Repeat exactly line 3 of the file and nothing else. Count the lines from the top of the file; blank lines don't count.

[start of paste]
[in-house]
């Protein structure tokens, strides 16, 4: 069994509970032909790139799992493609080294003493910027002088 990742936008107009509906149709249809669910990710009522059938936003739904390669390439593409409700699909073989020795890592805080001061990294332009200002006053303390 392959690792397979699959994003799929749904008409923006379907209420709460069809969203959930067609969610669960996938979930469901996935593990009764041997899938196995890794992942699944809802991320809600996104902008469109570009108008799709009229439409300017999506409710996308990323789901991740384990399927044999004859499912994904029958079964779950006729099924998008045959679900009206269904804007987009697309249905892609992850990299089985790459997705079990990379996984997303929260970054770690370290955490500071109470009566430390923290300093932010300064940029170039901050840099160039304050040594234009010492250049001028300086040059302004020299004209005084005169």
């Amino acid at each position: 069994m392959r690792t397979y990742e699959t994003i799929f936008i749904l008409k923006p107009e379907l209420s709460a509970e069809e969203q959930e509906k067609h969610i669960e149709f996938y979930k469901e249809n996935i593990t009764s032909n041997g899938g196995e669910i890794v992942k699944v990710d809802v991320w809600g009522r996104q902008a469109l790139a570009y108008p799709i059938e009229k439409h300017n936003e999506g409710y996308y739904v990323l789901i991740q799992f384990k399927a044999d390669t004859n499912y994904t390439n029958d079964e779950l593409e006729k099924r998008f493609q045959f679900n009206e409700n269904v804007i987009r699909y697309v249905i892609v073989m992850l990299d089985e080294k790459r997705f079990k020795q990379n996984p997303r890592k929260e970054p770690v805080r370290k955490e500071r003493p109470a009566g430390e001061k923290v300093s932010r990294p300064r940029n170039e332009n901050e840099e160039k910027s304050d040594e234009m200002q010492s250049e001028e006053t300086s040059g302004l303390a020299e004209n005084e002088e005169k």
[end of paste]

């Amino acid at each position: 069994m392959r690792t397979y990742e699959t994003i799929f936008i749904l008409k923006p107009e379907l209420s709460a509970e069809e969203q959930e509906k067609h969610i669960e149709f996938y979930k469901e249809n996935i593990t009764s032909n041997g899938g196995e669910i890794v992942k699944v990710d809802v991320w809600g009522r996104q902008a469109l790139a570009y108008p799709i059938e009229k439409h300017n936003e999506g409710y996308y739904v990323l789901i991740q799992f384990k399927a044999d390669t004859n499912y994904t390439n029958d079964e779950l593409e006729k099924r998008f493609q045959f679900n009206e409700n269904v804007i987009r699909y697309v249905i892609v073989m992850l990299d089985e080294k790459r997705f079990k020795q990379n996984p997303r890592k929260e970054p770690v805080r370290k955490e500071r003493p109470a009566g430390e001061k923290v300093s932010r990294p300064r940029n170039e332009n901050e840099e160039k910027s304050d040594e234009m200002q010492s250049e001028e006053t300086s040059g302004l303390a020299e004209n005084e002088e005169k």